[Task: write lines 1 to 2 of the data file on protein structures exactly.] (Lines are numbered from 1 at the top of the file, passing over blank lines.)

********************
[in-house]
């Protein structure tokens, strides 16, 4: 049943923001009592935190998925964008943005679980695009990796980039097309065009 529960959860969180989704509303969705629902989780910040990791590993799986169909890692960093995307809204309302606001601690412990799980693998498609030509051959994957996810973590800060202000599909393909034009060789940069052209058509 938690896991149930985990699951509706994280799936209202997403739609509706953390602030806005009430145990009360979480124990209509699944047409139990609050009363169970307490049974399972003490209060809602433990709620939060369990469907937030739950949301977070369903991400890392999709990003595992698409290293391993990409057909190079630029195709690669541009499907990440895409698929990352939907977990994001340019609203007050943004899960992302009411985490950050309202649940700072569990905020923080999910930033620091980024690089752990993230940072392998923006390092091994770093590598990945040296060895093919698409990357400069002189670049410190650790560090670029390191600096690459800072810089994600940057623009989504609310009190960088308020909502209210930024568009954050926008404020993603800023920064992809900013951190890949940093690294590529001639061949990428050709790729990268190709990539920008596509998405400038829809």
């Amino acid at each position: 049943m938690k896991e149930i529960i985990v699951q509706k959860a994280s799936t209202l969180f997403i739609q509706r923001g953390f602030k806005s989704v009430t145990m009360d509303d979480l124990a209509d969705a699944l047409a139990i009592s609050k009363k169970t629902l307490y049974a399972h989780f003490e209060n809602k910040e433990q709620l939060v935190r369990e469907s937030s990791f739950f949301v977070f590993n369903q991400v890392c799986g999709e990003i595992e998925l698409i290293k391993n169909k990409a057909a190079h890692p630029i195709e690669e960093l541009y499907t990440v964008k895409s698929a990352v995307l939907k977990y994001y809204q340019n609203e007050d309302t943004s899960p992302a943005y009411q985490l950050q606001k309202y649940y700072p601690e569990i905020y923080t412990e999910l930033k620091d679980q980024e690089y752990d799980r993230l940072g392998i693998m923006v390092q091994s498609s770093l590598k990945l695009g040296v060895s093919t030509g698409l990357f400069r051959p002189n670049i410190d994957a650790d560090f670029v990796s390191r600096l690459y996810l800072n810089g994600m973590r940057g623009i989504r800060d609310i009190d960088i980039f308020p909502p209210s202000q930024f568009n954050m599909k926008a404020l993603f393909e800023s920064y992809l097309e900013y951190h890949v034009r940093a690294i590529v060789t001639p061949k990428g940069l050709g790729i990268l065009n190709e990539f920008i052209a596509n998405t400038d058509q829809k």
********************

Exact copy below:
[in-house]
């Protein structure tokens, strides 16, 4: 049943923001009592935190998925964008943005679980695009990796980039097309065009 529960959860969180989704509303969705629902989780910040990791590993799986169909890692960093995307809204309302606001601690412990799980693998498609030509051959994957996810973590800060202000599909393909034009060789940069052209058509 938690896991149930985990699951509706994280799936209202997403739609509706953390602030806005009430145990009360979480124990209509699944047409139990609050009363169970307490049974399972003490209060809602433990709620939060369990469907937030739950949301977070369903991400890392999709990003595992698409290293391993990409057909190079630029195709690669541009499907990440895409698929990352939907977990994001340019609203007050943004899960992302009411985490950050309202649940700072569990905020923080999910930033620091980024690089752990993230940072392998923006390092091994770093590598990945040296060895093919698409990357400069002189670049410190650790560090670029390191600096690459800072810089994600940057623009989504609310009190960088308020909502209210930024568009954050926008404020993603800023920064992809900013951190890949940093690294590529001639061949990428050709790729990268190709990539920008596509998405400038829809």